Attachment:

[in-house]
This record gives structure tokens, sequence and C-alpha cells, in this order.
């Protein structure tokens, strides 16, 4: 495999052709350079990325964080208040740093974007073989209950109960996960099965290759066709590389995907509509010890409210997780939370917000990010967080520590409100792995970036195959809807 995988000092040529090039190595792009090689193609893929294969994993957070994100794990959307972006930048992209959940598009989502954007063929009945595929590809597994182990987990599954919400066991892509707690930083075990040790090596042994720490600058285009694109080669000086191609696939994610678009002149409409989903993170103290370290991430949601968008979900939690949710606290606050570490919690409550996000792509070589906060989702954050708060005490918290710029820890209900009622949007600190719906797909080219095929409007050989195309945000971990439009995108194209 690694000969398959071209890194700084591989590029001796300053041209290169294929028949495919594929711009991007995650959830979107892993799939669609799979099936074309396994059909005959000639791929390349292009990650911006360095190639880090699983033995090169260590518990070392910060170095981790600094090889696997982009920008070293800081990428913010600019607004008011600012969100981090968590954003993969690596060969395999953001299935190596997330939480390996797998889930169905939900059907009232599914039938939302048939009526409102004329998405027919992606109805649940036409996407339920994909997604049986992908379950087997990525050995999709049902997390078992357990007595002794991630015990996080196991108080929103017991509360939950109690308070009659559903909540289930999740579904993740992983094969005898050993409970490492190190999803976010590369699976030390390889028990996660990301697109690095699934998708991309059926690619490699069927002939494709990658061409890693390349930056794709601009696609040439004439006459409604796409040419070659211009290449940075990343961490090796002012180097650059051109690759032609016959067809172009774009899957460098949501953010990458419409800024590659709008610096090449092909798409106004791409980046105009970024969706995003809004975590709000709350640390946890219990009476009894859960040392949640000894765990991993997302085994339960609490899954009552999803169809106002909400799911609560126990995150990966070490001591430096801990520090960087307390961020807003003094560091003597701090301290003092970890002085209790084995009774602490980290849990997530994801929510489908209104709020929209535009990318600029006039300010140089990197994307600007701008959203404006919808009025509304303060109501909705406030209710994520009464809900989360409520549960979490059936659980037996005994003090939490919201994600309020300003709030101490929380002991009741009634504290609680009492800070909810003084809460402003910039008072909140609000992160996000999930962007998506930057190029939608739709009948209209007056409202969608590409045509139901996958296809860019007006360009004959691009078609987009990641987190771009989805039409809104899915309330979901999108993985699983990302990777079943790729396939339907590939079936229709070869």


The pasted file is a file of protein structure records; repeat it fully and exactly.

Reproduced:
[in-house]
This record gives structure tokens, sequence and C-alpha cells, in this order.
């Protein structure tokens, strides 16, 4: 495999052709350079990325964080208040740093974007073989209950109960996960099965290759066709590389995907509509010890409210997780939370917000990010967080520590409100792995970036195959809807 995988000092040529090039190595792009090689193609893929294969994993957070994100794990959307972006930048992209959940598009989502954007063929009945595929590809597994182990987990599954919400066991892509707690930083075990040790090596042994720490600058285009694109080669000086191609696939994610678009002149409409989903993170103290370290991430949601968008979900939690949710606290606050570490919690409550996000792509070589906060989702954050708060005490918290710029820890209900009622949007600190719906797909080219095929409007050989195309945000971990439009995108194209 690694000969398959071209890194700084591989590029001796300053041209290169294929028949495919594929711009991007995650959830979107892993799939669609799979099936074309396994059909005959000639791929390349292009990650911006360095190639880090699983033995090169260590518990070392910060170095981790600094090889696997982009920008070293800081990428913010600019607004008011600012969100981090968590954003993969690596060969395999953001299935190596997330939480390996797998889930169905939900059907009232599914039938939302048939009526409102004329998405027919992606109805649940036409996407339920994909997604049986992908379950087997990525050995999709049902997390078992357990007595002794991630015990996080196991108080929103017991509360939950109690308070009659559903909540289930999740579904993740992983094969005898050993409970490492190190999803976010590369699976030390390889028990996660990301697109690095699934998708991309059926690619490699069927002939494709990658061409890693390349930056794709601009696609040439004439006459409604796409040419070659211009290449940075990343961490090796002012180097650059051109690759032609016959067809172009774009899957460098949501953010990458419409800024590659709008610096090449092909798409106004791409980046105009970024969706995003809004975590709000709350640390946890219990009476009894859960040392949640000894765990991993997302085994339960609490899954009552999803169809106002909400799911609560126990995150990966070490001591430096801990520090960087307390961020807003003094560091003597701090301290003092970890002085209790084995009774602490980290849990997530994801929510489908209104709020929209535009990318600029006039300010140089990197994307600007701008959203404006919808009025509304303060109501909705406030209710994520009464809900989360409520549960979490059936659980037996005994003090939490919201994600309020300003709030101490929380002991009741009634504290609680009492800070909810003084809460402003910039008072909140609000992160996000999930962007998506930057190029939608739709009948209209007056409202969608590409045509139901996958296809860019007006360009004959691009078609987009990641987190771009989805039409809104899915309330979901999108993985699983990302990777079943790729396939339907590939079936229709070869």